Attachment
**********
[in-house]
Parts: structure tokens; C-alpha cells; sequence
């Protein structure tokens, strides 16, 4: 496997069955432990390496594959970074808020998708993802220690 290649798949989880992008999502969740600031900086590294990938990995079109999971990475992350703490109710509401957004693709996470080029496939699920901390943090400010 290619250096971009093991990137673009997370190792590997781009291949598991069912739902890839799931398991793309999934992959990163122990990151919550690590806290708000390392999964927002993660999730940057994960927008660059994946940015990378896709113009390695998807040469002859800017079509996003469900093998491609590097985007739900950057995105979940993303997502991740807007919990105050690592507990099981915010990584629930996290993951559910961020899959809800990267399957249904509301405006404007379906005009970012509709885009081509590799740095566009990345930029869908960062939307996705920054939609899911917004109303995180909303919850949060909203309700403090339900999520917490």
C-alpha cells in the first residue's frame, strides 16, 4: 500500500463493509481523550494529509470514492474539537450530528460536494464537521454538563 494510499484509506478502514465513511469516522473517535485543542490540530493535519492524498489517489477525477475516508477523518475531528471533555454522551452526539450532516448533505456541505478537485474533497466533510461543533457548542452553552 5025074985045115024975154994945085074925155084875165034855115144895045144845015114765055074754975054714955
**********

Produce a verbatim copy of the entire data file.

[in-house]
Parts: structure tokens; C-alpha cells; sequence
């Protein structure tokens, strides 16, 4: 496997069955432990390496594959970074808020998708993802220690 290649798949989880992008999502969740600031900086590294990938990995079109999971990475992350703490109710509401957004693709996470080029496939699920901390943090400010 290619250096971009093991990137673009997370190792590997781009291949598991069912739902890839799931398991793309999934992959990163122990990151919550690590806290708000390392999964927002993660999730940057994960927008660059994946940015990378896709113009390695998807040469002859800017079509996003469900093998491609590097985007739900950057995105979940993303997502991740807007919990105050690592507990099981915010990584629930996290993951559910961020899959809800990267399957249904509301405006404007379906005009970012509709885009081509590799740095566009990345930029869908960062939307996705920054939609899911917004109303995180909303919850949060909203309700403090339900999520917490």
C-alpha cells in the first residue's frame, strides 16, 4: 500500500463493509481523550494529509470514492474539537450530528460536494464537521454538563 494510499484509506478502514465513511469516522473517535485543542490540530493535519492524498489517489477525477475516508477523518475531528471533555454522551452526539450532516448533505456541505478537485474533497466533510461543533457548542452553552 5025074985045115024975154994945085074925155084875165034855115144895045144845015114765055074754975054714955